Wednesday, February 8, 2017

BULIMIA and ADDICTION: Robert Frank Mittiga Recovery Coach

The Relationship Between Bulimia and Addiction


The chaotic nature of Bulimia Nervosa reflects many similarities with drug and alcohol addiction. In fact, Bulimia Nervosa is commonly co-occurring with drug addictions. Many research studies have demonstrated the overlapping behaviours of eating disorders and substance abuse and the similar addictive personality that is often observed in individuals who suffer with both addictions and bulimia.

Studies on Addiction and Substance Abuse have shown that approximately 35 percent of all women who suffer from alcoholism also suffer with an eating disorder. Eating disorder sufferers also have an increased risk of abusing alcohol or illicit drugs, with studies revealing that up to 50 percent of individuals with eating disorders simultaneously struggling with drug and alcohol addictions or even love and sex addictions..

What Are the Factors of This Relationship?

What factors contribute to the similar nature of these psychiatric illnesses? What links these disorders and makes them frequent co-morbid conditions among sufferers?

The following factors may explain the commonalities that are observed in both eating disorders, such as bulimia, and substance abuse and/or addiction:

Genetics

Eating disorders and other addictions are influenced by a variety of factors, including genetics. Shared genetic influences can certainly result in the correlation that is seen between bulimia and other addictions.

Research has found that approximately 83 percent of the phenotype connection between substance abuse and bulimia nervosa was determined by genetic influences. Genetic factors also influence the expression of a person’s biological make-up, which can account for the development of co-occurring conditions.

For example an individual may have lower levels of neurotransmitters as a result of their genetics, which can be linked to the susceptibility of addictive disorders. The biology and genetics of a person will directly determine if they are vulnerable to developing an eating disorder, drug addiction, or both.

Environmental

Many similar environmental factors can trigger the development of bulimia or other addictions in genetically predisposed individuals. This can include stressors such as:
  • Childhood abuse
  • Trauma
  • Life transitions, including:
  • Moving to college
  • Experiencing a divorce
  • The death of a loved one

Family history can also be an influential factor. Individuals who have family members that have either abused drugs, alcohol, gambling or who struggled with an eating disorder have a greater chance of developing similar behaviours.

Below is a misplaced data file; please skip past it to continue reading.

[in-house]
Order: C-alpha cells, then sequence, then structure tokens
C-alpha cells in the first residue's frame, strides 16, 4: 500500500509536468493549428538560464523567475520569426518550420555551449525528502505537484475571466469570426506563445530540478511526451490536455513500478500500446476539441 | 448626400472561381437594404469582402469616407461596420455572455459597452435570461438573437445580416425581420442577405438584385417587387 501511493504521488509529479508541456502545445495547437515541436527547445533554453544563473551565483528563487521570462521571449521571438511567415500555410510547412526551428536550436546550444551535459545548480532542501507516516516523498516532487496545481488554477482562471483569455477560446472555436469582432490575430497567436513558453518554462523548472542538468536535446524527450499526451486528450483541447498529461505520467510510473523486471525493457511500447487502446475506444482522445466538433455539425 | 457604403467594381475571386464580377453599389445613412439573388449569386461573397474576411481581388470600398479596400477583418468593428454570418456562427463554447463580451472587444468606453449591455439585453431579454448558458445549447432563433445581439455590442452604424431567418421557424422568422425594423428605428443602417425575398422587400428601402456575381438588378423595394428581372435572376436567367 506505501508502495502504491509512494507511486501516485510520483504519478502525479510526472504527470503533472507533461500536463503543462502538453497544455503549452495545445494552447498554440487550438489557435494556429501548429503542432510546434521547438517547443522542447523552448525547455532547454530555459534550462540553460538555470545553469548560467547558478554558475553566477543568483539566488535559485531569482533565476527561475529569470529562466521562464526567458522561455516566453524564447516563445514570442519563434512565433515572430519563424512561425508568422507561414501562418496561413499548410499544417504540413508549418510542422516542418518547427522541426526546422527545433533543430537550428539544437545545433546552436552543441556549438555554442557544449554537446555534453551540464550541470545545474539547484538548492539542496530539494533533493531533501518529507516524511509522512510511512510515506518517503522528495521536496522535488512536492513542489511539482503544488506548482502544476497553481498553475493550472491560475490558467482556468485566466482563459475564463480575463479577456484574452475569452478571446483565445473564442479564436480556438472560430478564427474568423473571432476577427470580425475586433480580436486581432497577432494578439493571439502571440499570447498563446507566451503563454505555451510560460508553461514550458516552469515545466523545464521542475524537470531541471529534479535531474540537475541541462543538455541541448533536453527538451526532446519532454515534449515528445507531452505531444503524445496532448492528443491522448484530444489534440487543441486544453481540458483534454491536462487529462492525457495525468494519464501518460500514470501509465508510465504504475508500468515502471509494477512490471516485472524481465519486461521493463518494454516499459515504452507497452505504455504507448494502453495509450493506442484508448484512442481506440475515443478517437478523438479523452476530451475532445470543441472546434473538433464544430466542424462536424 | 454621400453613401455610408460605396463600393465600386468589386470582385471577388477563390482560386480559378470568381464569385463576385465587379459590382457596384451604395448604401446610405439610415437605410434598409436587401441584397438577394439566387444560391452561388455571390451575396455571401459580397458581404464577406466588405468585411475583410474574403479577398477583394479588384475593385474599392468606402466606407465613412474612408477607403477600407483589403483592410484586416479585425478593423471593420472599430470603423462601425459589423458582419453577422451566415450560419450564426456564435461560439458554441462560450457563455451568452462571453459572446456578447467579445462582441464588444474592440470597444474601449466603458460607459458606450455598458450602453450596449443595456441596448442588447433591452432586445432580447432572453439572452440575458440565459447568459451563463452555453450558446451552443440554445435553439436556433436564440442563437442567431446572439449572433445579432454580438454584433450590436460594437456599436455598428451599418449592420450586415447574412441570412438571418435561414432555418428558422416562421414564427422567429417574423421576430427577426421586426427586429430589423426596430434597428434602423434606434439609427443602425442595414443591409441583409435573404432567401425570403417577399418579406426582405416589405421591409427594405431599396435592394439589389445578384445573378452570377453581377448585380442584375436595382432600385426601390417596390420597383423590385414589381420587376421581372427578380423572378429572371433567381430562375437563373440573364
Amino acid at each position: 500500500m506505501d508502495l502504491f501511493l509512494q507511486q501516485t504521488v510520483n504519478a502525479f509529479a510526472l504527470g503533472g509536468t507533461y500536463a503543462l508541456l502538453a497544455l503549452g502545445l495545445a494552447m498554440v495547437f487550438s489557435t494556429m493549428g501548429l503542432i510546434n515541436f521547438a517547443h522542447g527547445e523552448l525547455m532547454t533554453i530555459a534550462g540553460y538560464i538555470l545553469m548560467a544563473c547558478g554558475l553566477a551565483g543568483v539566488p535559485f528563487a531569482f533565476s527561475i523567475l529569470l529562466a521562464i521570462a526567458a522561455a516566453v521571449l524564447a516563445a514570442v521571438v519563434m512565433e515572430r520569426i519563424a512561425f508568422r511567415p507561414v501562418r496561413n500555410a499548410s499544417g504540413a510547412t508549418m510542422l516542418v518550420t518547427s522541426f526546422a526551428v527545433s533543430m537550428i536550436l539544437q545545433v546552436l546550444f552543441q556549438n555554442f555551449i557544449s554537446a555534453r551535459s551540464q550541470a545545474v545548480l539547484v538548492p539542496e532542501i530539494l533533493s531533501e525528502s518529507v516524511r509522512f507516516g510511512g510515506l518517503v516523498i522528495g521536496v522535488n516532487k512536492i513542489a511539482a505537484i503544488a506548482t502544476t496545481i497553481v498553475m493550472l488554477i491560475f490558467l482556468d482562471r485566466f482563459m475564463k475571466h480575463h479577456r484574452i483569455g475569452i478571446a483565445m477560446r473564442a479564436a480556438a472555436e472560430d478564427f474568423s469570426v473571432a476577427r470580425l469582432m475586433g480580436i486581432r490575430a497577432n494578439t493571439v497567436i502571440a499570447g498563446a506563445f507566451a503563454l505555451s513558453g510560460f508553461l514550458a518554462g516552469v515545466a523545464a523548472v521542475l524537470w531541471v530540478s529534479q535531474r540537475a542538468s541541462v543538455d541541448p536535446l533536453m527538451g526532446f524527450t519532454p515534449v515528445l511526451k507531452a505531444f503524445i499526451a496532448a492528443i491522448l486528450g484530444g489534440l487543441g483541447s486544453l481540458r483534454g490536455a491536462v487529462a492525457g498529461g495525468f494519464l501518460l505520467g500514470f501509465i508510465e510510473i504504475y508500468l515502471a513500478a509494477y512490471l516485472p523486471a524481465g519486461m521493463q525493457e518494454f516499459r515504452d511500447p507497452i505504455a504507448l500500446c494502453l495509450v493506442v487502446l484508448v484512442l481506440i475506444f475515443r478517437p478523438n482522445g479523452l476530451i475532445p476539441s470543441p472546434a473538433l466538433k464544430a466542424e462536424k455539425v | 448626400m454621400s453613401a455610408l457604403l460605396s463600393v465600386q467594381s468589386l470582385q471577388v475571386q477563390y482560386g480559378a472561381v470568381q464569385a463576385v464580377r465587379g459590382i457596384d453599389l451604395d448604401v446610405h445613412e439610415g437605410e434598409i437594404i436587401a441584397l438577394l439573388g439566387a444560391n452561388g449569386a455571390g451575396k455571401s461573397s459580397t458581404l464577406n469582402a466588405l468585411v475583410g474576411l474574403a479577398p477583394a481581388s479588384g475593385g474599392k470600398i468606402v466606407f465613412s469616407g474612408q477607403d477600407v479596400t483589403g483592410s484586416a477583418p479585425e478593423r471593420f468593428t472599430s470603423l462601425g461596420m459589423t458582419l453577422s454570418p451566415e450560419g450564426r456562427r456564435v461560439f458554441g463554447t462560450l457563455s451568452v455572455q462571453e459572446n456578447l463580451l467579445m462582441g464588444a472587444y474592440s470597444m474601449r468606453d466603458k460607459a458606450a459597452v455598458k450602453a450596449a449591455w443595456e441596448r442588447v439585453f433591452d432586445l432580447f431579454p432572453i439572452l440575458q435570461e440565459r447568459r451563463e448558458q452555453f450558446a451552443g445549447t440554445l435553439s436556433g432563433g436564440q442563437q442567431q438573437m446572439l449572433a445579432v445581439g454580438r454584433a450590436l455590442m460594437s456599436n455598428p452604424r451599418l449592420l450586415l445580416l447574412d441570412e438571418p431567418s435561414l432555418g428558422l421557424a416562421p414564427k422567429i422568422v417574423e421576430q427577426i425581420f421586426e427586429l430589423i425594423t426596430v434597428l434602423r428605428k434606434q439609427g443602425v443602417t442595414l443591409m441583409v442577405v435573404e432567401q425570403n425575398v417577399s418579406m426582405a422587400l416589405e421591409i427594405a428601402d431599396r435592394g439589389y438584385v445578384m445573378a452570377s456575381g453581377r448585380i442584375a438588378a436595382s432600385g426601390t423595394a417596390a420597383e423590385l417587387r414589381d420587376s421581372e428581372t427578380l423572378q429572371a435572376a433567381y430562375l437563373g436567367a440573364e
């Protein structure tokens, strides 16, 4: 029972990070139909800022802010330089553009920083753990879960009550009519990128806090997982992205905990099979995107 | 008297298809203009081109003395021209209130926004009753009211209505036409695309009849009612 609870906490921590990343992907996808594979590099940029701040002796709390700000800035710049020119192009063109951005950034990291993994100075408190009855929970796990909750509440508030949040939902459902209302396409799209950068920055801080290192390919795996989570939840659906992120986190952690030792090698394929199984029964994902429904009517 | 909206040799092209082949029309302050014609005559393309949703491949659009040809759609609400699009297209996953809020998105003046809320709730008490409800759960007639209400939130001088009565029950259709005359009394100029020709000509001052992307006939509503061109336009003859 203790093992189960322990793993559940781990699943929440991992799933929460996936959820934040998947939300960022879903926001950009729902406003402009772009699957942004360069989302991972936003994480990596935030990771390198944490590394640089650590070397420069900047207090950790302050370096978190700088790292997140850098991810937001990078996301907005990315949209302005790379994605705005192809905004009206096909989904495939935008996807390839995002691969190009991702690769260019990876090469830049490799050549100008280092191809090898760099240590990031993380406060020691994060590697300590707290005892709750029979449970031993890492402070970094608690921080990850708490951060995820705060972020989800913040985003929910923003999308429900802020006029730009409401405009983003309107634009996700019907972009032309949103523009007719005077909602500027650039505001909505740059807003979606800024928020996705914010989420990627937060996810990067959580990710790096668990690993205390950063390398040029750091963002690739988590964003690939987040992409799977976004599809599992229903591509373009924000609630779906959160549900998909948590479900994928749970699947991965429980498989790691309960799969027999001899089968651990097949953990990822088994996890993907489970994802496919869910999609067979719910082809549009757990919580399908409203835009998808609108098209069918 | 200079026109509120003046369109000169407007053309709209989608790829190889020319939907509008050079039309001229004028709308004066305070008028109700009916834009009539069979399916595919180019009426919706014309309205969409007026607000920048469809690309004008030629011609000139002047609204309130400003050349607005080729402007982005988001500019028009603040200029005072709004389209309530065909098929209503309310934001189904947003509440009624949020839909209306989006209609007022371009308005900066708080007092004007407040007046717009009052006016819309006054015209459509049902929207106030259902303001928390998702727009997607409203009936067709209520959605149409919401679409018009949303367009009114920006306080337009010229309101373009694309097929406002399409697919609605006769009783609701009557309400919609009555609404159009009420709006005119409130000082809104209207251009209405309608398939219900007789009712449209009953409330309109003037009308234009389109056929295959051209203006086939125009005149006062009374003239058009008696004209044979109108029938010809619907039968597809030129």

Characteristics / Behaviours

Bulimia and substance or behavioural addictions share may common behaviours and characteristics, such as:
  • Compulsivity (drinking, bingeing, purging, excessive exercise, etc)
  • Obsessive preoccupation (with food, a substance, or an activity)
  • Ritualistic behaviours (OCD)
  • Impulsive choices
  • Social isolation
  • Psychological

Conditions that are psychological by nature may also connect bulimia with a drug/alcohol addiction as well as sex and love addictions, and even gambling addictions..

This includes injured self-esteem, depression, and anxiety. Other existing psychological disorders, such as post-traumatic stress disorder (PTSD) can also influence the development of co-morbid conditions.

Suffering with co-morbid conditions, such as bulimia and a drug or love addiction, can be overwhelming and devastating. The physical, emotional, and psychological consequences that result from these disorders can be destructive to both the individual and the loved ones involved in their life.

There Is Still Hope

Even in the bleakest of situations, there is always hope. Because of the similar nature of these conditions and the frequency with which they co-occur, many treatment programs offer programs specifically tailored for dual-diagnoses.

The complexity that is involved with treating both an eating disorder and other addictions is prevalent, and professional treatment that specialises in co-morbid conditions is highly recommended and encouraged.

Treatment Is Available

Treatment for these conditions may overlap and includes various forms of:
  • Psychotherapy/Recovery Coaching (incl 12 step groups)
  • Pharmacological treatments
  • Psychiatric / psychological work
  • Medical and natural nutrition therapy

Enlisting the help and support of professionals/recovery coach who specialise in dual diagnosis treatment can promote recovery and help a person truly heal from the many factors involved in both bulimia and other addictions.

If you or a loved one is suffering with both bulimia and any other addictions to drugs, alcohol, gambling sex and love, do not delay in asking for the help you need, as the combination of these conditions can prove fatal. Talk to a loved one or trusted friend or mentor if you are not sure where to turn to for help. There is hope for your recovery and for the restoration of your life.

IF YOU OR SOMEONE YOU LOVE IS IN THE GRIPS OF BULIMIA AND OR OTHER ADDICTIONS YOU CAN CALL US TODAY: PH 0439 399 809
EMAIL rmittiga@icloud.com . HELP FOR FAMILIES AND LOVED ONES ALSO AVAILABLE.



Wednesday, February 1, 2017

WHAT IS A MARTYRDOM (Martyr syndrome): Robert Frank Mittiga Recovery Coach.

WHAT IS A MARTYRDOM 
(Martyr syndrome)

HAVING A MARTYR SYNDROME IS LIKE HAVING A GET OUT OF JAIL FREE CARD.


It allows you to evade guilt and shame, bypass self-responsibility, and perhaps most importantly (and tragically), it allows you to dodge real life self-growth. Having a martyr syndrome essentially involves pointing the finger at other people or situations in your life and blaming them for your illnesses, disappointments, crushed dreams, and emotional turmoil.

So what is a Martyr? Do you have a Martyr in your life? And most importantly, do you tend to exhibit Martyrdom?

FIRSTLY, WHAT IS A MARTYR?

Traditionally a martyr is understood as a person who is willing to die for their country, religion or beliefs. These days, a martyr refers to a person who unnecessarily sacrifices themselves for others, while ignoring their own needs.

WHAT IS A MARTYR COMPLE SYNDROME?

A martyr syndrome is a destructive pattern of behaviour in which a person habitually seeks suffering or persecution as a way to feel “good” about themselves. We all have the capacity to be martyrs, but martyr complex sufferers adopt this as a daily role, often to the detriment of their relationships.